Texas statutes impose a two-year deadline for filing a claim. This time begins tolling the date the incident occurs or from the date when you reasonably discovered or should have discovered your injuries.

Necessary Evidence

You’ll need evidence to support your claim. Forms of evidence in a premises liability suit can include:

Proof that the owner created the condition

Proof that the owner knew of and chose to ignore the condition

Patterns of similar practices by the owner

Proof that the condition existed long enough for the owner to take corrective measures

Proving Inadequate Security Measures

Premises liability laws also cover cases concerning a landowner’s promise to make their land safe and failing to do so. The two most common premises liability claims relating to inadequate security measures occur 1) at business sites where security guards were not present and 2) at home or apartment complexes where alarm systems, security cameras, and locks were faulty.

For instance, if a business fails to provide security in its shopping areas and its inadequate measures fail to prevent an invitee injury, the injured party can potentially sue the company. Similarly, a resident at an apartment complex might sign a lease because of the strong security measures promised, but later, someone breaks into their apartment due to a non-secure or poor functioning lock. As a result of sustained damages, the resident likely has a premises liability case.

How Much Compensation Can I Recover from a McAllen Premises Liability Claim?

It’s difficult to provide a definitive recovery expectation for a premises liability claim. Countless factors can affect the outcome of your case. For instance, if two claimants suffer from the same slip and fall accident caused by a grocery store’s negligence, but one claimant is young and healthy, and the other is a senior, the latter is likely to suffer more significant injuries. In turn, this will more greatly impact their cost of medical bills, recovery, and impact to daily living, perhaps making them eligible for a larger payout.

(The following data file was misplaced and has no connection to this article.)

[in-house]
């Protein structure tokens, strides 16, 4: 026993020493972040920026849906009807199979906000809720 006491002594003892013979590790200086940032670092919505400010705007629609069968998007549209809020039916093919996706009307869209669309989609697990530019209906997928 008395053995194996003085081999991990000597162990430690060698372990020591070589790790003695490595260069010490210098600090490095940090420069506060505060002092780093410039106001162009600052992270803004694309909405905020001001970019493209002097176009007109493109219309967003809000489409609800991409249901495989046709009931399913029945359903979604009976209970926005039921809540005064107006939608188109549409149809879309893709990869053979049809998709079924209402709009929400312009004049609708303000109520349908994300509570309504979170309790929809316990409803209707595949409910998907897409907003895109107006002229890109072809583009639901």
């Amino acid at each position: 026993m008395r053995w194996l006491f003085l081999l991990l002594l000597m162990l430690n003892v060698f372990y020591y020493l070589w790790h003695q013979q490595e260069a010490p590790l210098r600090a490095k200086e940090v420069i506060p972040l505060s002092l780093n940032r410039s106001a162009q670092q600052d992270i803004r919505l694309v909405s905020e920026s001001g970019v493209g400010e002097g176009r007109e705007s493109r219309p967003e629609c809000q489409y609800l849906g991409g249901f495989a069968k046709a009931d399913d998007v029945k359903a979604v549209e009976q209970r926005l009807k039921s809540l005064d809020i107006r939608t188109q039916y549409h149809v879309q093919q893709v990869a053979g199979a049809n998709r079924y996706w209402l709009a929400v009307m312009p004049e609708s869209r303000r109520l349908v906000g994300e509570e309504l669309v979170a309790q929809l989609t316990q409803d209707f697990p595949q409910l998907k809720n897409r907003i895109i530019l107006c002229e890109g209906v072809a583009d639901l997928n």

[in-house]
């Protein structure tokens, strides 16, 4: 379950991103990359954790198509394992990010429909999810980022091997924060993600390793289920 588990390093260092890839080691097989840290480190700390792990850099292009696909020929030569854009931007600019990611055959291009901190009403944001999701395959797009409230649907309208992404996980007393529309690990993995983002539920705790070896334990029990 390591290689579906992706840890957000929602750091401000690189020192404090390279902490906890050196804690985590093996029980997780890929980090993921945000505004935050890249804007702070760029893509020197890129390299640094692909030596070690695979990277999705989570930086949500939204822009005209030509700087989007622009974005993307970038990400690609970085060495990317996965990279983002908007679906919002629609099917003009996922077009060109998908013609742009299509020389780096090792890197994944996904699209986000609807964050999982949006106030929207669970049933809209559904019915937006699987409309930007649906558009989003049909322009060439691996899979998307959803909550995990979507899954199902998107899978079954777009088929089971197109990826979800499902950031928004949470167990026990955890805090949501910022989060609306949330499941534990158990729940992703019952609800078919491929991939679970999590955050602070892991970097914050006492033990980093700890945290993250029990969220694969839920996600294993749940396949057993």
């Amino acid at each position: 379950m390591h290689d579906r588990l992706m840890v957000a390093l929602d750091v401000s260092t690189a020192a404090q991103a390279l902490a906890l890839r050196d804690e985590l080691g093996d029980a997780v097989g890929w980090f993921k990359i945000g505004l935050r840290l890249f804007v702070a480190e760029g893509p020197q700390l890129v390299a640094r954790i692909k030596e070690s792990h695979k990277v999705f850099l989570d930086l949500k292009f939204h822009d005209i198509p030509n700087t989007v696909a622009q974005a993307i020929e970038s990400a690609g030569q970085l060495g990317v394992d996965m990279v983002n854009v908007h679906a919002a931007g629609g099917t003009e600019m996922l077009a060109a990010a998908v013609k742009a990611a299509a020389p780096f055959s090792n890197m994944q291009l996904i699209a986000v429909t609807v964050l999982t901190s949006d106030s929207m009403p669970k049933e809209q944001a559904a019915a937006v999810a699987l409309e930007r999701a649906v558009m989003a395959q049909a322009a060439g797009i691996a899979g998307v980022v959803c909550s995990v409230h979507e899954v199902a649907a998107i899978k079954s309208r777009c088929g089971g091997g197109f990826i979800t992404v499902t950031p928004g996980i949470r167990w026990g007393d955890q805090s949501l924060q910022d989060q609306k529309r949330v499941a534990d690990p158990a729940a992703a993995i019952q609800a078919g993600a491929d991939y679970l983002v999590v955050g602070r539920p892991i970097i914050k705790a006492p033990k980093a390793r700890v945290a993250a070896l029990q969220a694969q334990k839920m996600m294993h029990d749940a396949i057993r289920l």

Other important factors that can influence your recovery amount include:

The claimant’s ability to earn future wages after an injury

Whether dependents previously relied on the claimant and no longer can due to disfigurement or permanent injury

Gender, affecting recovery times following an injury

Whether the parties and insurers settle the case or if a jury decides the case at trial (e.g., a jury can award economic, non-economic, and punitive damages)

Speaking With a McAllen Premises Liability Attorney to Determine if You Have a Claim

Patino Injury and Accident Attorneys can assess your claim to decide if you have a viable premises liability case. Circumstances that determine your case’s potential success include the legal standard that applies and whether necessary facts and evidence exist to support the applicable legal standard.

The plaintiff’s burden is high, but a premises liability attorney like our attorneys at Patino Injury and Accident Attorneys can help you establish a causal link between the defendant’s actions and your resulting injuries. Courts often adopt a strong public policy argument in favor of protecting businesses, but our law firm can help you build a strong case to prove you deserve compensation for your damages.

Hiring a McAllen premises liability law firm like Patino Injury and Accident Attorneys is your best bet to navigate this challenging process. We can leverage our knowledge of the legal field and experience pursuing premises liability claims against aggressive defendants to develop a solid case for you to get the highest possible recovery.

Contact us now or dial (956) 255-0023 for a free consultation to determine if you have a viable premises liability claim in McAllen or the surrounding Rio Grande Valley.

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McAllen, TX 78501
956-631-3535